A Do-What-I-Say Christmas: getting comfortable with geese

What a Lot of Effort Goose and Gravy

As Mr. Smith frequently reminds us, one should never try out a new recipe on guests. Even if it comes from a trusted source, you simply cannot be completely confident until you’ve successfully executed it at least once, and that confidence makes the difference between fair and spectacular. You don’t need to hold a dress rehearsal for the entire Christmas feast, but you should make each item on the menu over the course of the next month, noting any differences in cooking time (especially if you have an electric stove).

1 small, frozen goose
1/2 recipe pork stuffing
1 large can chicken stock
3 tbsp flour
salt and pepper

For your test goose, get a small, frozen bird, and let it defrost overnight in the fridge, taking it out early the next morning to finish the melt at room temperature. Once thawed, bring a large pot of water to a boil. Remove the neck and organ bag from the goose, and toss. Remove any fat “pods” from the cavities (they pull right off), and discard. Pull back the skin from the neck cavity and locate the wishbone. Cut around it until you can remove it easily, and get rid of it. Cut the tips off the wings.

Wash the goose with cold water, inside and out, and pat it dry with paper towels. Prick the skin all over with a sharp knife, but don’t pierce the meat. Stick the goose into the boiling water, neck down, and cook for 1 minute. Flip it over and cook for another minute (half the bird will be sticking out of the pot the whole time). Remove it from the water, drain, and pat it dry with paper towels, inside and out. Put it on a cookie sheet and refrigerate it uncovered overnight, letting the skin dry out. Start Phase I of the pork stuffing, but halve the recipe for now.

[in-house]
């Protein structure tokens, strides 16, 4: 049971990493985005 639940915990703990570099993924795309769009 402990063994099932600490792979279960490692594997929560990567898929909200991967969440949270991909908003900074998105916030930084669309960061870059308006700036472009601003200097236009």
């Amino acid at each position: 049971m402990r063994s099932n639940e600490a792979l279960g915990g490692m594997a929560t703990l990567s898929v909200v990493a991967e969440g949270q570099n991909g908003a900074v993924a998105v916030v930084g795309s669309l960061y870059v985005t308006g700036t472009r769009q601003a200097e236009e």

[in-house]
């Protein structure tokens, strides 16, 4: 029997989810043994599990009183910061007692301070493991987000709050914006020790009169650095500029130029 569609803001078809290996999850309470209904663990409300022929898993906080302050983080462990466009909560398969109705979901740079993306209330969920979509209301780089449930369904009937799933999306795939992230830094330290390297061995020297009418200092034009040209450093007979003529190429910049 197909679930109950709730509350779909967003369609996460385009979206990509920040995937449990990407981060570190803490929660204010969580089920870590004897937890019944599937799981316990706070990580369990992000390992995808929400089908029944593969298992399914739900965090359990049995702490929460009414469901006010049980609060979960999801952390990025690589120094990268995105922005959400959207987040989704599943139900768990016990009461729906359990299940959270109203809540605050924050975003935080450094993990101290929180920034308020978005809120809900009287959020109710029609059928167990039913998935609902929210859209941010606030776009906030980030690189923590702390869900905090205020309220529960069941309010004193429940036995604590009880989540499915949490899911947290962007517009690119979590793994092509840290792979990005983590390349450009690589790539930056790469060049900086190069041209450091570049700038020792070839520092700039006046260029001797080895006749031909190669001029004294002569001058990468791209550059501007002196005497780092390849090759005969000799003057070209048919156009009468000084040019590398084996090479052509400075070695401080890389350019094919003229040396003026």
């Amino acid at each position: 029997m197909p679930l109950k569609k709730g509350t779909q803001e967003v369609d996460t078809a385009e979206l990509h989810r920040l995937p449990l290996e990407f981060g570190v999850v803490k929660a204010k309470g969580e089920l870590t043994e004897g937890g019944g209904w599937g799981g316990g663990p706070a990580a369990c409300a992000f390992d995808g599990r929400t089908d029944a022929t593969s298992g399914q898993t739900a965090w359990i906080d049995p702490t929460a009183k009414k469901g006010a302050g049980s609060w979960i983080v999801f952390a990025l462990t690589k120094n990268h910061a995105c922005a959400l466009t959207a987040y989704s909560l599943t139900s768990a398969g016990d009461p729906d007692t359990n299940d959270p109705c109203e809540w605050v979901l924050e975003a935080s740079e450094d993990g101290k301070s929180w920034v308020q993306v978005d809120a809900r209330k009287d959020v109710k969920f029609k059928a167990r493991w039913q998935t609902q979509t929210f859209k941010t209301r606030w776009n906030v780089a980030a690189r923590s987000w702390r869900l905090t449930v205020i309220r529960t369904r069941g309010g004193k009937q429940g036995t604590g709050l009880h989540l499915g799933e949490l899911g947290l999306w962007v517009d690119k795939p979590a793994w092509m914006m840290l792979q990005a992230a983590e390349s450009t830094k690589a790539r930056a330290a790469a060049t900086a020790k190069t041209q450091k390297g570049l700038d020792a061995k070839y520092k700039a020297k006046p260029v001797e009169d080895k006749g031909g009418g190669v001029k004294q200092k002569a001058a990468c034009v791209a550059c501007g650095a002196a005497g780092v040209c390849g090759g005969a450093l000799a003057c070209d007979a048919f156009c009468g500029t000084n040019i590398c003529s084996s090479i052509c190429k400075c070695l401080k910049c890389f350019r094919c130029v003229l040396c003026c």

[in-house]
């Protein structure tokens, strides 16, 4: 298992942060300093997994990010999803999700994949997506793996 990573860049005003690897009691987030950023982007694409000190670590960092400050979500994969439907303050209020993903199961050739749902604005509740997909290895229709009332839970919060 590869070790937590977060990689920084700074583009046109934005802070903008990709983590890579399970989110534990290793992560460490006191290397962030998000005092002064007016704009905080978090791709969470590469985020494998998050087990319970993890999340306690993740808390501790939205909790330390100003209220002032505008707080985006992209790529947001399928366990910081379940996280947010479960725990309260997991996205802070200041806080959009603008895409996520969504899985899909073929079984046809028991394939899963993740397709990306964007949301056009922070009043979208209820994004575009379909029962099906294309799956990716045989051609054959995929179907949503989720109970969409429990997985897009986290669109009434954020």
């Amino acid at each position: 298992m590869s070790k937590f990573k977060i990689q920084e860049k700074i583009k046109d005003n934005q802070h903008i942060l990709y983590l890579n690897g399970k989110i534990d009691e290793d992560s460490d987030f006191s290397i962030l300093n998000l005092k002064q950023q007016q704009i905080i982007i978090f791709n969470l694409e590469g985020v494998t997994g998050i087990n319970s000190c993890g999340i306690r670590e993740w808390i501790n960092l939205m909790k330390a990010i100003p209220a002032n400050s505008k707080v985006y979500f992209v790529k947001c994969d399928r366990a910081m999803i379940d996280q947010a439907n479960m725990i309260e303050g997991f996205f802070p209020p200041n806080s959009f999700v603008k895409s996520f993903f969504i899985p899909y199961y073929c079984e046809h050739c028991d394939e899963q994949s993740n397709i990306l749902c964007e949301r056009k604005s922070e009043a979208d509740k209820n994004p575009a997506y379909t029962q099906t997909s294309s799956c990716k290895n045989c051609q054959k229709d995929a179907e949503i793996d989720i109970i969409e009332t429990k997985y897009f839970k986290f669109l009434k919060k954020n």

Set your oven to 325. Finish making the pork stuffing, and pack up the goose. Set it on a wire rack over a roasting pan, insert a meat thermometer into one of the breasts (don’t let it touch the bone), and roast until the internal temperature reaches 170, basting with the drippings every 30 minutes. Depending on size, it will take anywhere from 2 to 3 hours. Let the goose stand outside of the oven for at least 15 minutes, about the time it will take you to make the gravy if you focus. Any extra stuffing should be put in the oven for the last half hour on the goose clock, then combined with the bird-in stuffing before serving.

Pour the drippings from the pan into a large glass measuring cup and let the liquid stand for two minutes. Use a bulb baster to separate the fat on top from the drippings on the bottom. Add enough water or chicken stock to the drippings to make 2 C of liquid. Heat 3 tbsp of the fat in the pan over a burner set to medium-high, and whisk in 3 tbsp flour. Let the roux cook for 1 minute, then slowly pour in the stock while whisking vigorously. Once the gravy is smooth and even, season with salt and pepper and transfer to a boat.

If you’ve done exactly as directed, you should be ready to sit down to a delicious preview of the main event. Otherwise, make it again, and try to do what I say this time.

One response

  1. Pingback: Gooseneck Revisited « Someone's In The Oven

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